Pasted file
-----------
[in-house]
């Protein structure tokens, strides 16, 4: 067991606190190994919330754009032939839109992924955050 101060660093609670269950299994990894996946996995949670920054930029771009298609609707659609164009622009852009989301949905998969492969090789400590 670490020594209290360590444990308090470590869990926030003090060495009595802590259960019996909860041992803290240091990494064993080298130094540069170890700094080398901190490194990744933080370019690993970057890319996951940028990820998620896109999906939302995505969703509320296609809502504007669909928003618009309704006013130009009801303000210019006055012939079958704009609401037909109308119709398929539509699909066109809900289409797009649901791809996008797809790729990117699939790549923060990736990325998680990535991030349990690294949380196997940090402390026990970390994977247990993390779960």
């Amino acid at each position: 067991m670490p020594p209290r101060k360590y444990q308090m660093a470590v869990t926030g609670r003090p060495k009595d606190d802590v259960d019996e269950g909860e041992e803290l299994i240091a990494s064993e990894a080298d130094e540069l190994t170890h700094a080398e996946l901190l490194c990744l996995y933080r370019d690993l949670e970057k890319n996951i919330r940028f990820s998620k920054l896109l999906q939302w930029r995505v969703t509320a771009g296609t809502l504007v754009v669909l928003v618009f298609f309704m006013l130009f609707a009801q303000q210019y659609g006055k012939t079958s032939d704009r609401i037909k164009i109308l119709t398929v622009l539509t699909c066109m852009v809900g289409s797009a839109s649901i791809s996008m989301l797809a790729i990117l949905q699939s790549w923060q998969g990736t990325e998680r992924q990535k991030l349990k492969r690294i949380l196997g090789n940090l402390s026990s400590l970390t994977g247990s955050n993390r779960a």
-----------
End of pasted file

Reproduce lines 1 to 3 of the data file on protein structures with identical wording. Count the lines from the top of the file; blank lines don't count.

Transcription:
[in-house]
């Protein structure tokens, strides 16, 4: 067991606190190994919330754009032939839109992924955050 101060660093609670269950299994990894996946996995949670920054930029771009298609609707659609164009622009852009989301949905998969492969090789400590 670490020594209290360590444990308090470590869990926030003090060495009595802590259960019996909860041992803290240091990494064993080298130094540069170890700094080398901190490194990744933080370019690993970057890319996951940028990820998620896109999906939302995505969703509320296609809502504007669909928003618009309704006013130009009801303000210019006055012939079958704009609401037909109308119709398929539509699909066109809900289409797009649901791809996008797809790729990117699939790549923060990736990325998680990535991030349990690294949380196997940090402390026990970390994977247990993390779960």
């Amino acid at each position: 067991m670490p020594p209290r101060k360590y444990q308090m660093a470590v869990t926030g609670r003090p060495k009595d606190d802590v259960d019996e269950g909860e041992e803290l299994i240091a990494s064993e990894a080298d130094e540069l190994t170890h700094a080398e996946l901190l490194c990744l996995y933080r370019d690993l949670e970057k890319n996951i919330r940028f990820s998620k920054l896109l999906q939302w930029r995505v969703t509320a771009g296609t809502l504007v754009v669909l928003v618009f298609f309704m006013l130009f609707a009801q303000q210019y659609g006055k012939t079958s032939d704009r609401i037909k164009i109308l119709t398929v622009l539509t699909c066109m852009v809900g289409s797009a839109s649901i791809s996008m989301l797809a790729i990117l949905q699939s790549w923060q998969g990736t990325e998680r992924q990535k991030l349990k492969r690294i949380l196997g090789n940090l402390s026990s400590l970390t994977g247990s955050n993390r779960a």